Now that you have the use cases and their visual representation, it's time to test how your application works and the user experience.

Testing helps you analyze your use cases, identify friction points, and question the ease of processes in your mobile app. You will be able to compare the screen flow with the user's expectations and prevent any discomfort.

In order to test your wireframes and use cases, you must use a tool like Invision to make the wireframe interactive. Using Invision, you can connect screens and link actions to mimic the real experience of the app.


It's really quick and easy to do: you can sign up for a free account with Invision and create your project by simply clicking the + sign and choosing Create New Prototype. After you name your prototype and select its type, you will be given two options: sync with Sketch/Photoshop or add image files from your computer.

Now you can add images of individual screens from your wireframe. On each of these images, you can use the options at the bottom of the screen to link screens to each other. That's it!

An overview of the Unity game engine

The Unity game engine by Unity Technologies is the world's leading third-party game creation solution. According to the site's PR page, Unity is the engine of choice for over 45% of the world's developers. This makes it the most popular engine in the world. The same survey reports that their nearest competitor (Unreal Engine 4 or UE4 by Epic Games) has just over a third of users - 17% of the market.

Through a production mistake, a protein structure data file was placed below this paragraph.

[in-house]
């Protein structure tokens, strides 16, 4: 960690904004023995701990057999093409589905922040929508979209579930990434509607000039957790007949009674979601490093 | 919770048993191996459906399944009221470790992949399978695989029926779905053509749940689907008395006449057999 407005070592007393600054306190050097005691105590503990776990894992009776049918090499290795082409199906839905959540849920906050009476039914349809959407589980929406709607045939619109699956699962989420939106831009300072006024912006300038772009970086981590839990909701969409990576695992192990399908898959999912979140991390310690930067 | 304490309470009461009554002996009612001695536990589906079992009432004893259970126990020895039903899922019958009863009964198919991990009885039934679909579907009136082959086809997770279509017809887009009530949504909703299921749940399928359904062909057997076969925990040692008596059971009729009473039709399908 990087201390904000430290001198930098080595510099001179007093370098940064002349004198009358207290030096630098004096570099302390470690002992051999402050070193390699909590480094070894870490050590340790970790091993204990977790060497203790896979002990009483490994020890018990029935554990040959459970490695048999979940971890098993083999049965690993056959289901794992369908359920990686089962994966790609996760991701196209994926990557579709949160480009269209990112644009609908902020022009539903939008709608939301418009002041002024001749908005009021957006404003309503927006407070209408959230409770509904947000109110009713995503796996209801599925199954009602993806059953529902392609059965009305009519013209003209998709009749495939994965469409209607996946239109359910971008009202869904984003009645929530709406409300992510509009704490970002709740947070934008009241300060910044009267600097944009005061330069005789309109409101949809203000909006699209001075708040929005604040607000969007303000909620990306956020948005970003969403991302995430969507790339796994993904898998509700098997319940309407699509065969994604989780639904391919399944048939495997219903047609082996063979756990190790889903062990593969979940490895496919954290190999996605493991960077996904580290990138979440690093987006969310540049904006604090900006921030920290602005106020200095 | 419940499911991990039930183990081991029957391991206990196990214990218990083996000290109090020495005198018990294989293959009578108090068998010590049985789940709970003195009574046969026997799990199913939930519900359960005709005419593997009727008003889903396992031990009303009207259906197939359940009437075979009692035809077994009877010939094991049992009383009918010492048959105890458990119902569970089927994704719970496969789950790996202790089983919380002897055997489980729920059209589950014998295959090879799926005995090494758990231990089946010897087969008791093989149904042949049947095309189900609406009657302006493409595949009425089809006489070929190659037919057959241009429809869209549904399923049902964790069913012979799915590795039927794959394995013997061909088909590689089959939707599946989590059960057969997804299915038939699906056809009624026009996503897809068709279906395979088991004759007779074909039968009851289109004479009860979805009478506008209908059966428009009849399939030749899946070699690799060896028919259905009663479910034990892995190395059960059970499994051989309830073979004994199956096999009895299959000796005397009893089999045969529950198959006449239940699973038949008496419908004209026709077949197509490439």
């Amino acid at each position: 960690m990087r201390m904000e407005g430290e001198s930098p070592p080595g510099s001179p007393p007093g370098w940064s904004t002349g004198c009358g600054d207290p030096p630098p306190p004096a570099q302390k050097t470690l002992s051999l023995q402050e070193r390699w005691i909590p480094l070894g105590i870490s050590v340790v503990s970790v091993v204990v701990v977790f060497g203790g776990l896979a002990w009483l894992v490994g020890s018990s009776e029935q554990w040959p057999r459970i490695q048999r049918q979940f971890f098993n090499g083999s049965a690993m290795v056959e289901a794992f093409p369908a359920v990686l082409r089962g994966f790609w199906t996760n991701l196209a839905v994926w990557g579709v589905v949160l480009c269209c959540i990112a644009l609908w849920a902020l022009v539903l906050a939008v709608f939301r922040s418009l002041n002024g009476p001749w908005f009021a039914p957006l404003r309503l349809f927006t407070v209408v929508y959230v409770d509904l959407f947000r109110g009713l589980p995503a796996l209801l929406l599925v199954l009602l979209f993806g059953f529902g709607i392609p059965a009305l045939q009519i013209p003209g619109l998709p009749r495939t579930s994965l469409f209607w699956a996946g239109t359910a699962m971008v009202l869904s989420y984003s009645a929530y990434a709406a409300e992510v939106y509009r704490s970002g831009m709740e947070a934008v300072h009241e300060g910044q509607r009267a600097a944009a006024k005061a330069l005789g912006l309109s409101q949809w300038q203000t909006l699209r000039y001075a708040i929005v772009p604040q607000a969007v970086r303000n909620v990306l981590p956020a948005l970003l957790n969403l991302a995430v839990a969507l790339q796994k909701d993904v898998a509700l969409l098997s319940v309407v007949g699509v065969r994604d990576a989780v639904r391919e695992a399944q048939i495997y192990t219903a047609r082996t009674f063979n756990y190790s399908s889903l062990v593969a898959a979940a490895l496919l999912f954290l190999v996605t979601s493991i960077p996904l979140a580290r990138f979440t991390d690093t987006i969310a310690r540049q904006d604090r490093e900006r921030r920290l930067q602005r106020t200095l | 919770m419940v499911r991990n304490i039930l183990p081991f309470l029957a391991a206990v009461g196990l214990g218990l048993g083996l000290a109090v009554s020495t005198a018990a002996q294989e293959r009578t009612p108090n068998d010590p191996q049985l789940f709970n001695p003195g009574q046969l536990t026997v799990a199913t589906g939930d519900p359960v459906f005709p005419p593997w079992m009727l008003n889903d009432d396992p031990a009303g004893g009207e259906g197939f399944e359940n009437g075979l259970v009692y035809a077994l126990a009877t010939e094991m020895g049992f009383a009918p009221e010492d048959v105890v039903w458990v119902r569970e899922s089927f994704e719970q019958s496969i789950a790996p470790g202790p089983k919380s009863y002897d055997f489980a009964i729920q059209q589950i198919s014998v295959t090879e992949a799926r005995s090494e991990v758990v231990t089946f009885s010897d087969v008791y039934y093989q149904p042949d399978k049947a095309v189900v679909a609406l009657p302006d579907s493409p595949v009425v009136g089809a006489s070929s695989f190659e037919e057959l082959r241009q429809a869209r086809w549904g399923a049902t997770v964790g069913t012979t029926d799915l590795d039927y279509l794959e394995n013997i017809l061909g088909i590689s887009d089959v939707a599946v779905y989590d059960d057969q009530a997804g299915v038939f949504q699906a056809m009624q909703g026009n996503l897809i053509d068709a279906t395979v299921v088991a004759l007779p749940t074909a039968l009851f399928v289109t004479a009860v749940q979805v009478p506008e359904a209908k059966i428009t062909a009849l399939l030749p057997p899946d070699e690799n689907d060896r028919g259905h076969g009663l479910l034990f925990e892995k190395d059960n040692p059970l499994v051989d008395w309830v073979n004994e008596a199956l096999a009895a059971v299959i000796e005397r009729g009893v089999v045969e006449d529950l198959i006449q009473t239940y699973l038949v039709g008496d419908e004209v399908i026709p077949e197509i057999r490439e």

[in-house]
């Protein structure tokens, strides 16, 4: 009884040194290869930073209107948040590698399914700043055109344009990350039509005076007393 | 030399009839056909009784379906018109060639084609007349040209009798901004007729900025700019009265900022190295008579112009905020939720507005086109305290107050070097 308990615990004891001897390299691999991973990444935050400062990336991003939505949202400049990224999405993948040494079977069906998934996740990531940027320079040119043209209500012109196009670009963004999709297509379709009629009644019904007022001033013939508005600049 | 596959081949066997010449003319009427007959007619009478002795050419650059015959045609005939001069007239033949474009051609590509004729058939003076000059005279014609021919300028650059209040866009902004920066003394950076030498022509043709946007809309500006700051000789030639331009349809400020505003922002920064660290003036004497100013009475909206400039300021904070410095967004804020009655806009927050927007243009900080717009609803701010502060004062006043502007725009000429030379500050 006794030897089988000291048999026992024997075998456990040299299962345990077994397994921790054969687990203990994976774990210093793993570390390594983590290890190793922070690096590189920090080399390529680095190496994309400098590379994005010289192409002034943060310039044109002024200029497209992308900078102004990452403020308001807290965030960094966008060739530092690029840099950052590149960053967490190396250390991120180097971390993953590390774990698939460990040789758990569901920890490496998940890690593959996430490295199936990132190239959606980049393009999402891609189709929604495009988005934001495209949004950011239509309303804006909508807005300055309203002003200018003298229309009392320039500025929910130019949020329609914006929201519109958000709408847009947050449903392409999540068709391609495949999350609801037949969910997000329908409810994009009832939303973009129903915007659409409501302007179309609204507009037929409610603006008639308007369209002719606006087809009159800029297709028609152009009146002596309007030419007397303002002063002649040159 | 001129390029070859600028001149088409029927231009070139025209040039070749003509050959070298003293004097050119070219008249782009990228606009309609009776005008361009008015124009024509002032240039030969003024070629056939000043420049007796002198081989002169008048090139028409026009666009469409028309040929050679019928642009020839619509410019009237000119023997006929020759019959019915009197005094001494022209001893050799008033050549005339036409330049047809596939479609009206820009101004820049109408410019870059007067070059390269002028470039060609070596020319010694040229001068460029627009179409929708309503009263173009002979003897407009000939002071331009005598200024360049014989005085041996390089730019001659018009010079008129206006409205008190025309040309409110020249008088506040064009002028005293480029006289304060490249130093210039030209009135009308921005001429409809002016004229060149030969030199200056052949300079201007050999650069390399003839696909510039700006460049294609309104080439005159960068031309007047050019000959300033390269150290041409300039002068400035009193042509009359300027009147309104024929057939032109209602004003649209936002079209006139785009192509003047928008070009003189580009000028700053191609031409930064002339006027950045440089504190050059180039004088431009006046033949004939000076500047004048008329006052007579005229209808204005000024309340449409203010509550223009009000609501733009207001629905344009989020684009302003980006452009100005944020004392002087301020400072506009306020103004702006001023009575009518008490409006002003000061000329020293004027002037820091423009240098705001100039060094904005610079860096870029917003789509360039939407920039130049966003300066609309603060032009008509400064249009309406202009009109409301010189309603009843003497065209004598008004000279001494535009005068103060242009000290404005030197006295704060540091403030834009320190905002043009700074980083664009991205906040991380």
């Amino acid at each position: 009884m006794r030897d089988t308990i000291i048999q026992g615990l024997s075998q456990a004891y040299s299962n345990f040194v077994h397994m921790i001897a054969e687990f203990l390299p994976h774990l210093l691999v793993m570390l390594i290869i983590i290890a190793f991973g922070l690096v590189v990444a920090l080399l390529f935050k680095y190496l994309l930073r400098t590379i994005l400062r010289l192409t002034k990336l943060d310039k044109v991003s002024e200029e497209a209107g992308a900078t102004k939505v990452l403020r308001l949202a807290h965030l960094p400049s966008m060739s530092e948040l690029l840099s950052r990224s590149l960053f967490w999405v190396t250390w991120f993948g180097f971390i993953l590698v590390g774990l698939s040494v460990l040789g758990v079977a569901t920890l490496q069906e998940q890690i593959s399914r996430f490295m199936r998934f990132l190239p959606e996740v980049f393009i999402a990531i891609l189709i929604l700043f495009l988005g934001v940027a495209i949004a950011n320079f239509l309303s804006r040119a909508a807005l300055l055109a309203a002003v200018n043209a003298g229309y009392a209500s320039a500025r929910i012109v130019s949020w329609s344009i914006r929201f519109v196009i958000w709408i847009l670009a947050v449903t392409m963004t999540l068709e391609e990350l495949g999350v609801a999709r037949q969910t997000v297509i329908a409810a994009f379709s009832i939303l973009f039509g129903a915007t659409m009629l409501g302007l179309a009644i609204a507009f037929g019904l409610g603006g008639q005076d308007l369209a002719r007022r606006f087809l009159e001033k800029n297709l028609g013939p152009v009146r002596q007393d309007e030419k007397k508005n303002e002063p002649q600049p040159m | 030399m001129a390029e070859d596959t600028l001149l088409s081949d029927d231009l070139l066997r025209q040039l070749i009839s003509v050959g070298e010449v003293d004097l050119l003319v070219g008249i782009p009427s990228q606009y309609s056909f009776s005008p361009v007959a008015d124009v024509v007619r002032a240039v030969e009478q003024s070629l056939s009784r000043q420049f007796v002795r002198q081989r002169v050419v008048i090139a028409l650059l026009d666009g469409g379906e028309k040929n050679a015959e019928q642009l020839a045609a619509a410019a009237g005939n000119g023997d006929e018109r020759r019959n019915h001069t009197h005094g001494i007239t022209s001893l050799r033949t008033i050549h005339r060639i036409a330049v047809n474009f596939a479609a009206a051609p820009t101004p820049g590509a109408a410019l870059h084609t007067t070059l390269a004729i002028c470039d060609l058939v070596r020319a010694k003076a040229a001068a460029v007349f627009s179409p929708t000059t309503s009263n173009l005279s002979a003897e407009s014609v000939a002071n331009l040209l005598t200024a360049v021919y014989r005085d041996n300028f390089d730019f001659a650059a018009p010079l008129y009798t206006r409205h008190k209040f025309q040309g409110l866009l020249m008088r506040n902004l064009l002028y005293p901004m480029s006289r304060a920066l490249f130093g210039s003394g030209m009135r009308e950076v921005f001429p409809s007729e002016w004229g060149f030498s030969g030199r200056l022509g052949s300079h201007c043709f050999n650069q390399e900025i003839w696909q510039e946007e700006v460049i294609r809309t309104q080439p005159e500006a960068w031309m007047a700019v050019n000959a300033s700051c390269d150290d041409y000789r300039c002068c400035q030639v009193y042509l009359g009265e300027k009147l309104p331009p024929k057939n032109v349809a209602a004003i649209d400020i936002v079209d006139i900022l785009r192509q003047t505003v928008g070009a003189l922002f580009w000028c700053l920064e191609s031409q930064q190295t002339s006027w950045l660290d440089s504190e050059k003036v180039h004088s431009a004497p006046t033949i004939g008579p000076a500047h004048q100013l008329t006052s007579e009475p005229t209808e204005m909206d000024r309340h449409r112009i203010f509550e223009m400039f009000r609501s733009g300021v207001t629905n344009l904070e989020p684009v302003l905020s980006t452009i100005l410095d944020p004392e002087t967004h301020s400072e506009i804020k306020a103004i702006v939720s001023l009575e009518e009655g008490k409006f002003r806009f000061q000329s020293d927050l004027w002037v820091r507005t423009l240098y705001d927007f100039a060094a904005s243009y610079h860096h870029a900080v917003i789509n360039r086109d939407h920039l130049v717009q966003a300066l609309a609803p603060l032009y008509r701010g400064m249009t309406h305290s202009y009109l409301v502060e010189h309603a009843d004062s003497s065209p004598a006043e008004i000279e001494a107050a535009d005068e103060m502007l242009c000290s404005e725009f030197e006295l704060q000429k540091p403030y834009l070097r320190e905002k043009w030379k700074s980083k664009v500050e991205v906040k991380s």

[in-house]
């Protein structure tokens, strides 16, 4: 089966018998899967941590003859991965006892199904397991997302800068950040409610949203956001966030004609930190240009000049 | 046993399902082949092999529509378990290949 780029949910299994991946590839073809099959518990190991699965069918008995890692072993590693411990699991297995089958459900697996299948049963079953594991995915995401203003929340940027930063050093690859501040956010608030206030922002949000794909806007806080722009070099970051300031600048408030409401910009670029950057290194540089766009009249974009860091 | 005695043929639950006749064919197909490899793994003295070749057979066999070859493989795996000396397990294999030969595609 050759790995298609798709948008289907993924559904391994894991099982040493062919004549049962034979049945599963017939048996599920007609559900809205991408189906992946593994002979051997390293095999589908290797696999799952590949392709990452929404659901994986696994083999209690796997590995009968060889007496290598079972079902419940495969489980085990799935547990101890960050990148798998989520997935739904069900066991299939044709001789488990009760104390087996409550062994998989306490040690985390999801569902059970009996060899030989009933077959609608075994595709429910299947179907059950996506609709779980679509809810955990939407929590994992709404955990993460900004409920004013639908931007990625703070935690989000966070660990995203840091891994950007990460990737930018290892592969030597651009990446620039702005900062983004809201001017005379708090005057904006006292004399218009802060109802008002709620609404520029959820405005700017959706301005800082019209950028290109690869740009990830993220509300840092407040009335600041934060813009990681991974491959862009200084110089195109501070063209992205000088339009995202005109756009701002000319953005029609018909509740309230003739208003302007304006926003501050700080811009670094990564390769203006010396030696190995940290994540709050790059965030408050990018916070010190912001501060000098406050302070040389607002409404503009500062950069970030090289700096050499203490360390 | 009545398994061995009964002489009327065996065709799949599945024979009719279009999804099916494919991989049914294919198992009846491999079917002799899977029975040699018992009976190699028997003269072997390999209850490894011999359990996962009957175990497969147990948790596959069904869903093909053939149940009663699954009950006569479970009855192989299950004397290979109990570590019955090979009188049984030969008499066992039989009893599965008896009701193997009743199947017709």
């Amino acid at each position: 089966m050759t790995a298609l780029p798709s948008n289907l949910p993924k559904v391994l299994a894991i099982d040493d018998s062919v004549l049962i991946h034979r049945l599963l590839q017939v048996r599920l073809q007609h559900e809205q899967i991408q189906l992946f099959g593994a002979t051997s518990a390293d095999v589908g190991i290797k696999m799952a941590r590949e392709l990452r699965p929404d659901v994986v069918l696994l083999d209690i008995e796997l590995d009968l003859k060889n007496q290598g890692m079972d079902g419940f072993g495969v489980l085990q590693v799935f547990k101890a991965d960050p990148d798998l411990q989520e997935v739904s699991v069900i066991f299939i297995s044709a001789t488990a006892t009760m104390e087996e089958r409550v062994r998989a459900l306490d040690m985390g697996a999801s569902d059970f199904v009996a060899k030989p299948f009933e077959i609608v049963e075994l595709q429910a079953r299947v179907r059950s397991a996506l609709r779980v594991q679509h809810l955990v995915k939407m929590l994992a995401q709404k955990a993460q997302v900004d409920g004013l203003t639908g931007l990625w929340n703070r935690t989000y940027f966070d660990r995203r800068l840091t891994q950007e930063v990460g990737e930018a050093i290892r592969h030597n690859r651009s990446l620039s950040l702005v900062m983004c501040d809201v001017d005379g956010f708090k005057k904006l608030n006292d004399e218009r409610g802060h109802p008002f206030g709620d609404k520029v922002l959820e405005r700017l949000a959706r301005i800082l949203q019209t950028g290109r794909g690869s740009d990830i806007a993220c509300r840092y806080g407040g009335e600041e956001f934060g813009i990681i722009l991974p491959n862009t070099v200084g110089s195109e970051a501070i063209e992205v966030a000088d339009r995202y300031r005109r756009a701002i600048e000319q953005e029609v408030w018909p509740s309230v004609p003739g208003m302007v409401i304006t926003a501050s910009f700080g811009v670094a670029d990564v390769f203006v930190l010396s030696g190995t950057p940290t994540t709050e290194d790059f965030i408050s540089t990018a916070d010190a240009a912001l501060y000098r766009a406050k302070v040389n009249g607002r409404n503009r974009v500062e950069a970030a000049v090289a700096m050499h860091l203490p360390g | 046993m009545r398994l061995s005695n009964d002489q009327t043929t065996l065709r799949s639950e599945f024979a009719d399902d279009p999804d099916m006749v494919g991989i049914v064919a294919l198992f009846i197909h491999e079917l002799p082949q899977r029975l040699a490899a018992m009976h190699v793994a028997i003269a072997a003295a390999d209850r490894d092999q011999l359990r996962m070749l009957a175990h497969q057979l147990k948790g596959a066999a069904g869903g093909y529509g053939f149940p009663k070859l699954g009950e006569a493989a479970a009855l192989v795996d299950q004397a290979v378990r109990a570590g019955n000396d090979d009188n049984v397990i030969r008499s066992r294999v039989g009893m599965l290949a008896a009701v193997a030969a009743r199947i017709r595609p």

Don't judge a book by its cover

This might be a little funny, but it's probably worth fixing a common mistake. The engine is called "Unity", not "Unity3D". Inside the editor there are 2D and 3D modes. The confusion comes from the fact that the Unity website address is https://unity.com com was already busy.


  • User friendly interface, very easy to learn for beginners.
  • Support for multiple development platforms, mobile, desktop, web and console.
  • Deployment across multiple platforms is very easy to manage.
  • Developers can easily afford its paid license.


  • Heavy engine, takes up a lot of hard drive space.
  • For windows only. No editor for Linux.
  • Expensive (if you need all the features).
  • Working on big games requires a lot of optimizations.
  • The engine source code is not available. Paying users also don't see the source code, so it's hard to change the code if you run into any bug in the meantime. Also limits the ability to expand or customize the engine.

Reasons for choosing Unity

It gives you a raw product, but it's extremely adaptable, well archived, and deeply extensible to create just about any game you have in mind.

There are many very successful games like Escape from Tarkov, Monument Valley (Puzzles), My War (strategy/survival) are all built in Unity.

These games are well designed and provide an immersive experience for users as well.


The cost is very low compared to all other competitors. Economic efficiency is one of its main advantages.

License cost

The truth is that progressively expensive licenses can be a limitation for independent designers and few improvements. The most expensive licenses give mostly graphical and performance upgrades, but they are well worth it, despite all the problems with the possibility that you have medium or huge hardware and a start-up.


Despite the fact that Unity 3D has certain limitations, its owners master each of the disadvantages mentioned above. Thus, without a doubt, Unity is a good way to create medium-sized games.

Unity 3D is not at all difficult to use and learn. It offers an exceptionally reasonable estimated response for designers who are on a tight budget.


Crocoapps editorial

Crocoapps editorial